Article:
Sanjūsangen-dō (三十三間堂?, lit. thirty-three ken (length) hall) is a Buddhist temple in Higashiyama District of Kyoto, Japan. Officially known as "Rengeō-in" (蓮華王院), or Hall of the Lotus King, Sanjūsangen-dō belongs to and is run by the Myoho-in temple, a part of the Tendai school of Buddhism. The temple name literally means Hall with thirty three spaces between columns, describing the architecture of the long main hall of the temple.
Taira no Kiyomori completed the temple under order of Emperor Go-Shirakawa in 1164. The temple complex suffered a fire in 1249 and only the main hall was rebuilt in 1266. In January, the temple has an event known as the Rite of the Willow (柳枝のお加持), where worshippers are touched on the head with a sacred willow branch to cure and prevent headaches. A popular archery tournament known as the Tōshiya (通し矢) has also been held here, beside the West veranda, since the Edo period. The duel between the famous warrior Miyamoto Musashi and Yoshioka Denshichirō, leader of the Yoshioka-ryū, is popularly believed to have been fought just outside Sanjūsangen-dō in 1604.
The main deity of the temple is Sahasrabhuja-arya-avalokiteśvara or the Thousand Armed Kannon. The statue of the main deity was created by the Kamakura sculptor Tankei and is a National Treasure of Japan. The temple also contains one thousand life-size statues of the Thousand Armed Kannon which stand on both the right and left sides of the main statue in 10 rows and 50 columns. Of these, 124 statues are from the original temple, rescued from the fire of 1249, while the remaining 876 statues were constructed in the 13th century. The statues are made of Japanese cypress clad in gold leaf. Around the 1000 Kannon statues stand 28 statues of guardian deities. There are also two famous statues of Fūjin and Raijin.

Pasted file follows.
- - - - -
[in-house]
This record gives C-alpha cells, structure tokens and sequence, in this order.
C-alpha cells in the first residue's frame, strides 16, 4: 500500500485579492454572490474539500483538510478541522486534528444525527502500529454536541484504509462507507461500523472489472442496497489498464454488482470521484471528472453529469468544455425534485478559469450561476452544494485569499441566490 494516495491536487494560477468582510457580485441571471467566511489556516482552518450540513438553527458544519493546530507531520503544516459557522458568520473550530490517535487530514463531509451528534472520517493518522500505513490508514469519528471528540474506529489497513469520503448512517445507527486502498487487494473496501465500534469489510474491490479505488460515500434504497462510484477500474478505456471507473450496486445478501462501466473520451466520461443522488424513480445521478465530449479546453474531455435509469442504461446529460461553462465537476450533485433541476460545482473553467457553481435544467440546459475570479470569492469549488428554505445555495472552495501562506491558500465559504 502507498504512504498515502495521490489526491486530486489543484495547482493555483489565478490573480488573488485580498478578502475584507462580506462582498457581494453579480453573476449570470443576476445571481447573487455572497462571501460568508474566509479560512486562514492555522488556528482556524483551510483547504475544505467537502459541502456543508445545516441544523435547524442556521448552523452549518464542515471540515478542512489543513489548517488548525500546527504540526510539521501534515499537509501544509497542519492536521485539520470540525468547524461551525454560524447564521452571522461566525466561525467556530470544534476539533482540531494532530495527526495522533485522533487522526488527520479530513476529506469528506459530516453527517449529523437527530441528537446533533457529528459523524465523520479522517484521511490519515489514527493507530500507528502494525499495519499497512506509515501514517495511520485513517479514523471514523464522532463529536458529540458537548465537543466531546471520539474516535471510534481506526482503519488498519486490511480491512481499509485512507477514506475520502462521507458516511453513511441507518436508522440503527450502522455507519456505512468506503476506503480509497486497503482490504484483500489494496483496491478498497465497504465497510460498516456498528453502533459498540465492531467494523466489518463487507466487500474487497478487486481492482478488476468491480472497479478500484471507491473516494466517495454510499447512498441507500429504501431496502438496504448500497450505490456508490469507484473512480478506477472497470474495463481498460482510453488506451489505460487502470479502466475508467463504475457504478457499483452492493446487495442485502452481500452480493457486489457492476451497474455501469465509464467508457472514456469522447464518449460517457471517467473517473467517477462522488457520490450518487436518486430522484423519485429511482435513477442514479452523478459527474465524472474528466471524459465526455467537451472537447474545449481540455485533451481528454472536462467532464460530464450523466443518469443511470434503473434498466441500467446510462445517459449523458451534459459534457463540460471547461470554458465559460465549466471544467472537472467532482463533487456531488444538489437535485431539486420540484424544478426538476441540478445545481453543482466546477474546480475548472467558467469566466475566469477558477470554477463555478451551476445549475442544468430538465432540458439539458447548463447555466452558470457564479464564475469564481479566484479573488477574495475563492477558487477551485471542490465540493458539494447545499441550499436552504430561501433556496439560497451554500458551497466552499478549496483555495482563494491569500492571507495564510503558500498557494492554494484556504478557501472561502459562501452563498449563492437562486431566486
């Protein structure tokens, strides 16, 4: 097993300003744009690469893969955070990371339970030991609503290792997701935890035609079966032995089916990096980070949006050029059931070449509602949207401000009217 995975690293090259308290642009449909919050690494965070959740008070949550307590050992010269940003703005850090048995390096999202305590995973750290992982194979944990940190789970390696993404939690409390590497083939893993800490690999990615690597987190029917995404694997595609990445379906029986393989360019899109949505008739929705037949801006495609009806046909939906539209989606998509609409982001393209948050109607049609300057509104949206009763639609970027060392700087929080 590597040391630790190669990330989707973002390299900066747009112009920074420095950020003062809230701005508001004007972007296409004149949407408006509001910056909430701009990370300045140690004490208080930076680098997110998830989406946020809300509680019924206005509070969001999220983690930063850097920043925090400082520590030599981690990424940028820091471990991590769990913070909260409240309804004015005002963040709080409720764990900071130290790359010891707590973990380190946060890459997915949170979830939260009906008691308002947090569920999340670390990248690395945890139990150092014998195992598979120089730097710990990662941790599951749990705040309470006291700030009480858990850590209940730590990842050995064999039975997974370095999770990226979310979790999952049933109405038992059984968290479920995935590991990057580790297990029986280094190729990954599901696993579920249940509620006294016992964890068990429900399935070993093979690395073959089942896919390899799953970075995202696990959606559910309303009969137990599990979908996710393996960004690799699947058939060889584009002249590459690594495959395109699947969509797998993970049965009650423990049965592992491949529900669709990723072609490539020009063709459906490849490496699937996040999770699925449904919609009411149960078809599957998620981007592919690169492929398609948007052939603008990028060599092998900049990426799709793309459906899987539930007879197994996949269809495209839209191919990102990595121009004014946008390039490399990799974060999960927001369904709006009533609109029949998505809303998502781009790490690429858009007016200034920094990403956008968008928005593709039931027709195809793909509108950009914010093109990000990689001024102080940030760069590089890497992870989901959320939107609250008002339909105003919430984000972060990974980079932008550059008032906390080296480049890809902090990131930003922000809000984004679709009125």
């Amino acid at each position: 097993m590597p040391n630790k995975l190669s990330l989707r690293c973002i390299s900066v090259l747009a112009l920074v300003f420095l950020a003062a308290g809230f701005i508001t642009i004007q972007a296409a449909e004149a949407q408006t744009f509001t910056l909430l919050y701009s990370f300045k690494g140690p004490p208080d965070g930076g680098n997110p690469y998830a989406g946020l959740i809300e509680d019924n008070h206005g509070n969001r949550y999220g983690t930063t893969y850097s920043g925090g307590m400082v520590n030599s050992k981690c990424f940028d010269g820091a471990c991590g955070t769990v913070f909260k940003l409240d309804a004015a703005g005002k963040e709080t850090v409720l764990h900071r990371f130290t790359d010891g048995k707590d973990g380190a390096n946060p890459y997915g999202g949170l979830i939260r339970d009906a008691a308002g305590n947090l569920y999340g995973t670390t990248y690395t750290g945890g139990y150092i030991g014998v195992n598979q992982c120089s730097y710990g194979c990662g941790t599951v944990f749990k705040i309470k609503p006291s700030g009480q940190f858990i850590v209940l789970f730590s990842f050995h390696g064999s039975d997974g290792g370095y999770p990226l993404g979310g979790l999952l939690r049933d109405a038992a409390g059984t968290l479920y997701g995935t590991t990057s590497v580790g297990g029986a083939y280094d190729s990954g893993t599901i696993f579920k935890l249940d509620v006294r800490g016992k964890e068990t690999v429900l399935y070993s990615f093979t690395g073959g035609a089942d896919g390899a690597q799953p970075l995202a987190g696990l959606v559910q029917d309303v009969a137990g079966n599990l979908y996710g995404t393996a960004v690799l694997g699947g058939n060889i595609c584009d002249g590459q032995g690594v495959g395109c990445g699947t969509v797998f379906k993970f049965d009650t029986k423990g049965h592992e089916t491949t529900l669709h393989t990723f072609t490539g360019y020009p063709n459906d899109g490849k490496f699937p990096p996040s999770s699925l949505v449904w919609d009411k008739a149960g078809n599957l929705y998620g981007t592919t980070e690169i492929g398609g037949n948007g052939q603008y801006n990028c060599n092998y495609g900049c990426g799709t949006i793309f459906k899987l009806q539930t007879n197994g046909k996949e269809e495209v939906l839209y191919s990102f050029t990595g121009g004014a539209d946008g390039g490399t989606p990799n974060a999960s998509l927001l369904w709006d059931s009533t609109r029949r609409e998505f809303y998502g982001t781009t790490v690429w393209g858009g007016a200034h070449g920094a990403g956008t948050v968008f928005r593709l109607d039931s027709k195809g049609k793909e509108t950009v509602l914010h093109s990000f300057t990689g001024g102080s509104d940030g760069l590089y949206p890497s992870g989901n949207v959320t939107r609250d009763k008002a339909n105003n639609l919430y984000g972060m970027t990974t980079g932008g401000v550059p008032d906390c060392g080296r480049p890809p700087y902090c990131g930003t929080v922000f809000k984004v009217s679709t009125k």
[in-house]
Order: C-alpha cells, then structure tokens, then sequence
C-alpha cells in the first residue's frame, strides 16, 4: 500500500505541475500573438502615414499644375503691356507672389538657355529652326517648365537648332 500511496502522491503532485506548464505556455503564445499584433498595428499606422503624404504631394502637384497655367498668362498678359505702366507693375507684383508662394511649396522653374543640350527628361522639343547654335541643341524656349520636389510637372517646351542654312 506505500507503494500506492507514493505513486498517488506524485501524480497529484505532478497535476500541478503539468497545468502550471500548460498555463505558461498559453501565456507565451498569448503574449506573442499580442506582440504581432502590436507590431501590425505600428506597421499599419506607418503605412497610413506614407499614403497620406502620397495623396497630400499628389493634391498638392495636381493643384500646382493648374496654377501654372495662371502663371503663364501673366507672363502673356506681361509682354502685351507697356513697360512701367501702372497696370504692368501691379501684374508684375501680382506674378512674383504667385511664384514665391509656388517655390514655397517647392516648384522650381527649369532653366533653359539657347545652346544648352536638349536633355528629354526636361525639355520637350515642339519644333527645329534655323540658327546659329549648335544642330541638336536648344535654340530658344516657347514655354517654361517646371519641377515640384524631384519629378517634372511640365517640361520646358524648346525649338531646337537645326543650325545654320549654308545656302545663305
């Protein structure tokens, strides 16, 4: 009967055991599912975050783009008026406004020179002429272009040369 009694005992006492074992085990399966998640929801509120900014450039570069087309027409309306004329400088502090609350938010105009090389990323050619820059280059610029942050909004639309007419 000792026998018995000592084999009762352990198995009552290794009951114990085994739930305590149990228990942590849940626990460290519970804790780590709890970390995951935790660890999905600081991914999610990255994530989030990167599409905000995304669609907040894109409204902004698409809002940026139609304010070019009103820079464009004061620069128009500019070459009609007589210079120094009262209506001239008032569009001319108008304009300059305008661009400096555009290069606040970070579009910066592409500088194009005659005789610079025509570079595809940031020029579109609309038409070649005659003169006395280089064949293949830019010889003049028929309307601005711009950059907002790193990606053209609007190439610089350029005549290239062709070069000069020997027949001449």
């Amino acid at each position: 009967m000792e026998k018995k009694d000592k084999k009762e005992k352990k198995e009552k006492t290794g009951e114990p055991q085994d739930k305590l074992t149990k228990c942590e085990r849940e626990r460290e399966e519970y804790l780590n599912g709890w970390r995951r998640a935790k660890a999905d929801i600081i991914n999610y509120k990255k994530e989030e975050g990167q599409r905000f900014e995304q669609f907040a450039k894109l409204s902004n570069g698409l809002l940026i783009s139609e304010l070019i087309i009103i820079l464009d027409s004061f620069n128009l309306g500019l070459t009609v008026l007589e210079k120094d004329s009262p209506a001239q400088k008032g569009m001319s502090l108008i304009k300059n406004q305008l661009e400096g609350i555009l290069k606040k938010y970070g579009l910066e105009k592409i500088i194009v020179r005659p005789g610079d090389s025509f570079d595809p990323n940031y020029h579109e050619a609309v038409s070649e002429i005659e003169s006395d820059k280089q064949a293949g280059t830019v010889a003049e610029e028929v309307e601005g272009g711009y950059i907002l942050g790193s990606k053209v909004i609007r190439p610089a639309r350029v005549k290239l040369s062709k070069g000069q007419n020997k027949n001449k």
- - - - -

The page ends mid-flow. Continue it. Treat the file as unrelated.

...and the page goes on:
Guardian deities and Hinduism
The 28 guardian deities stand in front of the Buddhist Kannon have their origins in Sanskrit texts of Hinduism. These ideas came to Japan through China, and the presence of both Hindu and Buddhist deities at Sanjūsangen-dō temple in Kyoto suggest various theories of the origin and spread of the spiritual and cultural ideas from India to east Asia.
Life-size statues of these deities are housed at Sanjūsangen-dō where they guard the principal statue of the 11 feet tall seated Senju Kannon. The temple also features 1,000 standing statues of the Senju Kannon. The deities at Sanjūsangen-dō include Naraenkengo-ou, Misshaku-kongorikishi, Touhou-ten, Birurokusha-tennou, Birubakusha-tennou, Bishamonten, Daibon-tennou, Taishaku-ten, Daibenkudoku-ten, Mawara-ou, Jinmo-ten, Konpira-ou, Manzensha-ou, Hippakara-ou, Gobujyogo-ten, Konjikikujyaku-ou, Sanshitai-sho, Nandaryu-ou, Sakararyu-ou, Karura-ou, Kondai-ou, Mansen-ou, Magoraka-ou, Makeishura-ou, Kendabba-ou, Ashura-ou, Kinnara-ou and Basusennin. These deities trace their origins to Hindu mythology, and correspond to Varuna, Vishnu, Lakshmi, Brahma, Shiva, Garuda, Vayu, Narayana, Indra and others.
- Glossary of Japanese Buddhism, for an explanation of terms concerning Japanese Buddhism, Japanese Buddhist art, and Japanese Buddhist architecture
- List of National Treasures of Japan (sculptures)
- List of National Treasures of Japan (temples)
- 28 Attendant Deities serving the 1,000-Armed Kannon A-Z Photodictionary of Japanese Buddhist Statuary.
- Mark M. Jarzombek and Vikramaditya Prakash, A Global History of Architecture, 2nd Edition, Wiley, ISBN 978-0470402573
- L. Chandra (1988), The Thousand-armed Avalokiteśvara, ISBN 978-8170172475, Chapter 1
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